But I was marvelling, the other day, at how so many who are writers have other talents that involve the hands. I know someone who aside from writing beautifully, also does clay sculptures. Another friend paints. I make glassware, having given up charcoal drawing years ago and lacking the confidence to pick it up again. The funny thing is I love math, science and biology to bits. Amazing how diverse the human mind can be.

I listened again. I shall never tire of the images on wind blown Isles, metallic waters and grass caressed by a wind.

Shameless said...

Saaleha,
Someone - who used to be very close - once said to me that I should focus on just once thing, otherwise I would be a "jack of all trades and master of none." I believed that for a long time, until I discovered that it's so much more fun being a jack of all trades. Who wants to be a master of just one thing!

Shameless said...

Geez! Can I get a new subeditor over here, please! I think this one on my shoulder has given up the ghost! My perfectionist side wants to say: sorry, "once" in that last post, obviously, should have been be "one". Luckily my actual posts don't suffer from this mad, reckless, random typing!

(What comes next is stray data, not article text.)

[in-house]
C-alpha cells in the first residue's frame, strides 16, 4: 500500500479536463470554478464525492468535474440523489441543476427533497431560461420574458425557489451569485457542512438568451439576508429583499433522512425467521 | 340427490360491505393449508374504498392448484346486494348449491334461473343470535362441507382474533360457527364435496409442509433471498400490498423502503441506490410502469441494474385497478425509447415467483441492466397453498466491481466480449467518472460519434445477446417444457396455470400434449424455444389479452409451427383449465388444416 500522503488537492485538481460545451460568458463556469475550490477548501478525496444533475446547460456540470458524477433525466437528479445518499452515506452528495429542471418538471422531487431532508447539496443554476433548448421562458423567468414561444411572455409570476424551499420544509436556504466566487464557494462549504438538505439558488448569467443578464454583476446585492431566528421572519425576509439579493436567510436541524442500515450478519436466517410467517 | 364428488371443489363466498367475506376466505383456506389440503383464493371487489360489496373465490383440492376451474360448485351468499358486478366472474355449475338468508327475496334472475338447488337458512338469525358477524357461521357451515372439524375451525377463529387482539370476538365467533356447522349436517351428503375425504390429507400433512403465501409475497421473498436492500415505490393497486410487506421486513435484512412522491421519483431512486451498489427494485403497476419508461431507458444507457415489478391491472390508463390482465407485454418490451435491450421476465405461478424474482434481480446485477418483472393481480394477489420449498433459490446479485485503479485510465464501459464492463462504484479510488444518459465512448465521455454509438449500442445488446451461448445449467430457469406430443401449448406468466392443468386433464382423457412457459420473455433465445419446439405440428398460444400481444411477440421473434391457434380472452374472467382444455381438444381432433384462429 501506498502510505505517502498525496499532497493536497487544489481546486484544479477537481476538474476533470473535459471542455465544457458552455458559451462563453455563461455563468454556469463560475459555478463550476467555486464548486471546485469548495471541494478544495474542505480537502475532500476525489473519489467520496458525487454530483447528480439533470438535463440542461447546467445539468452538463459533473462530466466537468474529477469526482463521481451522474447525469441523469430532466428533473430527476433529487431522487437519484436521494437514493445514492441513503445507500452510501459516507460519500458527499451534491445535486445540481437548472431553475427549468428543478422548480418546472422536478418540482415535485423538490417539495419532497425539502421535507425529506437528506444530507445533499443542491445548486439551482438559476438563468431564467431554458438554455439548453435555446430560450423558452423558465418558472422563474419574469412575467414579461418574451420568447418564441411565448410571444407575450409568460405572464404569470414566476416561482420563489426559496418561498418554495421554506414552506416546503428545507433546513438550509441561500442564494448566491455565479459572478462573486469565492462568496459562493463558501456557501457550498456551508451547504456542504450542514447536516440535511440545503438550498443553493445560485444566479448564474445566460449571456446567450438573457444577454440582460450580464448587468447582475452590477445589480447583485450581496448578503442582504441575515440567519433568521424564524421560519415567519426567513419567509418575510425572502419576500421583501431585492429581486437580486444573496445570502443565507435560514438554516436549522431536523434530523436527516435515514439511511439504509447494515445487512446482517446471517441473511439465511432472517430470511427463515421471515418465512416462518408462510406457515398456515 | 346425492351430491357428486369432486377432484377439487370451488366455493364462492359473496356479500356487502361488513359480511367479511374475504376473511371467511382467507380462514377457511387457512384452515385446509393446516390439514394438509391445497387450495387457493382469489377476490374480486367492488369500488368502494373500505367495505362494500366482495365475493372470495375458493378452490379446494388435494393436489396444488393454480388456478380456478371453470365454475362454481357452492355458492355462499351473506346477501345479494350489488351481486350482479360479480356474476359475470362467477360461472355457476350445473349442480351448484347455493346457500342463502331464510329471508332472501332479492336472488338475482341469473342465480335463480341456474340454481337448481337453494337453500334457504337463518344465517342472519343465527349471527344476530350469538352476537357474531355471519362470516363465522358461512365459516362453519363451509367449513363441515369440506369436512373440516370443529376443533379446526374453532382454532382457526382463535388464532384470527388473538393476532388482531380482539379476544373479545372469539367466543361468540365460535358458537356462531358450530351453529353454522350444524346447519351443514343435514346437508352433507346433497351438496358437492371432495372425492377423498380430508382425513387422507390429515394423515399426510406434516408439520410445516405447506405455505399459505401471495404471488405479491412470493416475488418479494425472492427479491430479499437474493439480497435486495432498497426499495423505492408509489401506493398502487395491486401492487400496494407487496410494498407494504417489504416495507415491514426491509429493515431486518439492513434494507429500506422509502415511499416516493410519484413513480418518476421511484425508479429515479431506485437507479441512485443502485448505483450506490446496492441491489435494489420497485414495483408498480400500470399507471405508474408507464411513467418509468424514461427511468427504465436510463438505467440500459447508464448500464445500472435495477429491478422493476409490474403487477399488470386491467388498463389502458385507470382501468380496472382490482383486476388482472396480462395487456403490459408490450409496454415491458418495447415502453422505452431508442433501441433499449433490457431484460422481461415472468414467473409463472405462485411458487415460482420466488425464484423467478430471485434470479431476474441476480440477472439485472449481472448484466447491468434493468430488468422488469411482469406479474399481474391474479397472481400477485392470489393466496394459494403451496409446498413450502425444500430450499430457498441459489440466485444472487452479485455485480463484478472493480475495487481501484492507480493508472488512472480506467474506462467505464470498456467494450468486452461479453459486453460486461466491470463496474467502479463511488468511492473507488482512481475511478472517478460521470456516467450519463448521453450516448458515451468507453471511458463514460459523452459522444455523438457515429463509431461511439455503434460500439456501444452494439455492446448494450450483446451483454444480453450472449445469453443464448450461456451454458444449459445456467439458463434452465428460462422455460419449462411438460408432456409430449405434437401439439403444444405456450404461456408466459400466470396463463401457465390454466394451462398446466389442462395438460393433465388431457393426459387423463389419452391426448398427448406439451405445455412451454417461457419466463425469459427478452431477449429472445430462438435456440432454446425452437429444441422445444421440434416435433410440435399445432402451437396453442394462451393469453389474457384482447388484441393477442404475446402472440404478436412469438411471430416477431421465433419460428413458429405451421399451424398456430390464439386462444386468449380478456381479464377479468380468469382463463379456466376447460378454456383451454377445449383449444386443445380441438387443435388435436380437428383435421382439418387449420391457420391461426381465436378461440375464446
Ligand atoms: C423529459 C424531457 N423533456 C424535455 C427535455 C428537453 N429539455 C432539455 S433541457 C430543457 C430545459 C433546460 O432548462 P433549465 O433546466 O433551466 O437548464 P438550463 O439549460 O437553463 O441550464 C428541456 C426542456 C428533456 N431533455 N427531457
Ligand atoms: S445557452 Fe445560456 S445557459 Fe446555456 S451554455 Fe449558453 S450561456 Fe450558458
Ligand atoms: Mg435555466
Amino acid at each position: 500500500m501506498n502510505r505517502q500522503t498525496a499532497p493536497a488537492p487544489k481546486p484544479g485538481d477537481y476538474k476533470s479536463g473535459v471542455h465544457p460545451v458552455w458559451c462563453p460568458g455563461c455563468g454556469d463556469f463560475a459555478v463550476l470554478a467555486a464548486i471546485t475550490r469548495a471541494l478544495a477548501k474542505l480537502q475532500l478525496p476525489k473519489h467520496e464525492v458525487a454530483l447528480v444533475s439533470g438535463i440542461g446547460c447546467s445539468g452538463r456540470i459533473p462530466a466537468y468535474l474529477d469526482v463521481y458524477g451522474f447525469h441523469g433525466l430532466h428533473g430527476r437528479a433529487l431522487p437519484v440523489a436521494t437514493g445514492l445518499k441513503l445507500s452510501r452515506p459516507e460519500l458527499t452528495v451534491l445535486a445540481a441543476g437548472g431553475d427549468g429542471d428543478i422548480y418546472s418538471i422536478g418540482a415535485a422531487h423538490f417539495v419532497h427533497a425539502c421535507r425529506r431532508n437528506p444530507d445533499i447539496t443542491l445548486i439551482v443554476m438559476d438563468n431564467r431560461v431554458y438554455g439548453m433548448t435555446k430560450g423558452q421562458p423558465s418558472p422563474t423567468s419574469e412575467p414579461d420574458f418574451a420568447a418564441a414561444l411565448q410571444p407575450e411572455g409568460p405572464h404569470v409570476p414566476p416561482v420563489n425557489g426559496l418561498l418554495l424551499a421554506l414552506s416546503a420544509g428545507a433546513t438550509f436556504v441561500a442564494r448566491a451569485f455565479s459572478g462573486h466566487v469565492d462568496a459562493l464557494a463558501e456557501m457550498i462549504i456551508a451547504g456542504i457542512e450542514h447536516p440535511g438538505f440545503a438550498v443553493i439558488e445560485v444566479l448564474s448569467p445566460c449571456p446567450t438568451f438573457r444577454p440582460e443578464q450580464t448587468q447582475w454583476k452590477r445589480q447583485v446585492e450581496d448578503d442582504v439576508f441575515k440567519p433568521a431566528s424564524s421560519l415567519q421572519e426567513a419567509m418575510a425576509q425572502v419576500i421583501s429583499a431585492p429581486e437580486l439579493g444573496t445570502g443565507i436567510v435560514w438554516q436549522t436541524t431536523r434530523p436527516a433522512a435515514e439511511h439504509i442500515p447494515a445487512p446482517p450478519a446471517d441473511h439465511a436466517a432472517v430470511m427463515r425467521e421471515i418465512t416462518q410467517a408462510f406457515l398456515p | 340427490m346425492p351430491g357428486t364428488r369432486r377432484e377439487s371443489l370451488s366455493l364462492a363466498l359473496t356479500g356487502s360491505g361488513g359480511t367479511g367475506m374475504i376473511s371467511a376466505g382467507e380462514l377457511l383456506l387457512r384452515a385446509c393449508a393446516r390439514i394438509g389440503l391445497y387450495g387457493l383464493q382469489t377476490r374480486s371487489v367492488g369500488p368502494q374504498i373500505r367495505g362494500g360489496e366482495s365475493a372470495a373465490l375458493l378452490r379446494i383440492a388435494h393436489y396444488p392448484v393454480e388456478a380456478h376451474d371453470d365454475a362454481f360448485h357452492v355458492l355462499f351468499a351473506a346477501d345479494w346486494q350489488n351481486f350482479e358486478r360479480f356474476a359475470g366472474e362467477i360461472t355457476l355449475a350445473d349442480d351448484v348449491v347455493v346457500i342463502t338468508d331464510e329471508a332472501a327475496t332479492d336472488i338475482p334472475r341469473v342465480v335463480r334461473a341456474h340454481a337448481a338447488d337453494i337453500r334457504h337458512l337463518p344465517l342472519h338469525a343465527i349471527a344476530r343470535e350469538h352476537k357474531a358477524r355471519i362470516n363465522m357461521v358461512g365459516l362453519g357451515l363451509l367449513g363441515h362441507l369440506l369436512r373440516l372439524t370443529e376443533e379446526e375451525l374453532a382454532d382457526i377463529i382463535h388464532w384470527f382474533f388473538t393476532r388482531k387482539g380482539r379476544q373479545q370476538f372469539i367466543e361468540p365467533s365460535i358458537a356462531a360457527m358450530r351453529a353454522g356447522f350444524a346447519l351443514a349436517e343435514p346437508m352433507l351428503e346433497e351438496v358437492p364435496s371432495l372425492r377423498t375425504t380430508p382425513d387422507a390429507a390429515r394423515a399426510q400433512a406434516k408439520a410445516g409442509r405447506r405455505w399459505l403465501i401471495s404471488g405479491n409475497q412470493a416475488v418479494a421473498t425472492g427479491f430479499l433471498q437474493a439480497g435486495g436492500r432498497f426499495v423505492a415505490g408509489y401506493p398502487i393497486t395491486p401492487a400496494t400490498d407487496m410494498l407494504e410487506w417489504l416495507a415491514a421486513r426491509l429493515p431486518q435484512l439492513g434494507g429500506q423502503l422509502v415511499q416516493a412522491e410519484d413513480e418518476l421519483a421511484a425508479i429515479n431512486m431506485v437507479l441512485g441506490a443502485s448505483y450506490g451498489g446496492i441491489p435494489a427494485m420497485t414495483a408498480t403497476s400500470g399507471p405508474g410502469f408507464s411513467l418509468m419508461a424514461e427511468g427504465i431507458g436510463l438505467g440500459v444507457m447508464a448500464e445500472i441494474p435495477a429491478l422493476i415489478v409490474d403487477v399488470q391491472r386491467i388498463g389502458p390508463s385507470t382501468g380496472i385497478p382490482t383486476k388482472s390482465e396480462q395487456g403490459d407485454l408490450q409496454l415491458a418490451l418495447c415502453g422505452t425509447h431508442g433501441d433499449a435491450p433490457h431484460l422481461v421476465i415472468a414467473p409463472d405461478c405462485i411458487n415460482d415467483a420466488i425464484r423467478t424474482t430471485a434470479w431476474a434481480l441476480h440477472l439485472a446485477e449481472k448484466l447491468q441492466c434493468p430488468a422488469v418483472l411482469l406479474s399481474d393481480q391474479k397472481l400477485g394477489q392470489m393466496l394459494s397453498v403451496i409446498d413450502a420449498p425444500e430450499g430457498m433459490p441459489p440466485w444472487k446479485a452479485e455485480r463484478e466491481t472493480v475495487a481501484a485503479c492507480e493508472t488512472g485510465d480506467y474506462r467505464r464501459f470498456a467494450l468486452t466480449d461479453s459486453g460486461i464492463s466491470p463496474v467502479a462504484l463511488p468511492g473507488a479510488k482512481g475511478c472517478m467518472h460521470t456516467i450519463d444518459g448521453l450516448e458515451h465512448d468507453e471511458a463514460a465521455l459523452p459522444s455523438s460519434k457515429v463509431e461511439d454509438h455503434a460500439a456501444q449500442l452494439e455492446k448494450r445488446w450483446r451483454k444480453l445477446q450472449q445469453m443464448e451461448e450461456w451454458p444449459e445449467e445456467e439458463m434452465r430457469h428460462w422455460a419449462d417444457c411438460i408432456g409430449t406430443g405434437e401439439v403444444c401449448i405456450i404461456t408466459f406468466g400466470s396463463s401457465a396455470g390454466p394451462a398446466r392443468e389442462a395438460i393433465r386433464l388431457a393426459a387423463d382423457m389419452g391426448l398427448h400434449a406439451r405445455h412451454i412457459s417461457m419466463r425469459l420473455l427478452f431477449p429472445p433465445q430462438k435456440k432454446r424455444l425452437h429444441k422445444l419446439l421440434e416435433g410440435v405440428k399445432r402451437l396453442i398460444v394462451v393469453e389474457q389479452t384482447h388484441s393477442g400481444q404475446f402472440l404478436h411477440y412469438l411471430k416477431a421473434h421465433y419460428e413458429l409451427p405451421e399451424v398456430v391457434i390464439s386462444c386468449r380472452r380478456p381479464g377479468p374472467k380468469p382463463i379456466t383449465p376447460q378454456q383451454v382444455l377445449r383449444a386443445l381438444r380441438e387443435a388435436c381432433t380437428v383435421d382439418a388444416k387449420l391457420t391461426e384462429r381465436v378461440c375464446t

Shameless said...

See what I mean! I mean, how did that extra "be" get in there? I could've sworn ...! And is it just me or is it becoming impossible to get those letter codes right when we're posting comments? I normally have to have about five attempts. How difficult is it to read yhutioupoikujygh! Don't mind me, will you. I'm just going to chat away here to myself for a bit, until such time as I've got this subediting thing sorted out!

Jessica Schneider said...

To Shameless:

Meow.

Shameless said...

Jessica,
That just about sums it up!
Your friend Art is a star, by the way!

Saaleha said...

If I were as finicky as you are about comments, I would have had to go through moine thrice. Notice the missing e in because. And yes being a jack of all trades (Jane) is better.

Shameless said...

Saaleha,
Yes, you're right. I will bash out comments and not worry too much. And yes, Jane of all trades. Exactly. I'd like to link to your site if that's OK.

Saaleha said...

That would be great. An honour in fact. I'll do the same??

Anonymous said...

Having spent some time living in Dublin that really struck a chord - beautifully haunting and evocative, Shameless.

And isn't this just one of the great things about blogging and cyberspace - bringing together all the possibilities of a multimedia portal into a wonderful whole of sight and sound - next we just have to figure out the touch and smell bit... :-)

Shameless said...

Atyllah,
I will try to work on the smell and touch bit, to bring to this blog something absolutely unique. I fear it may take a few more years, however! Glad you liked the piece.

Shameless said...

Oh, and Saaleha, yes, I didn't realise you were posing a question about the link. Yes, I would be pleased to be on your list of blogs. I have you on my blogfile already. Welcome aboard.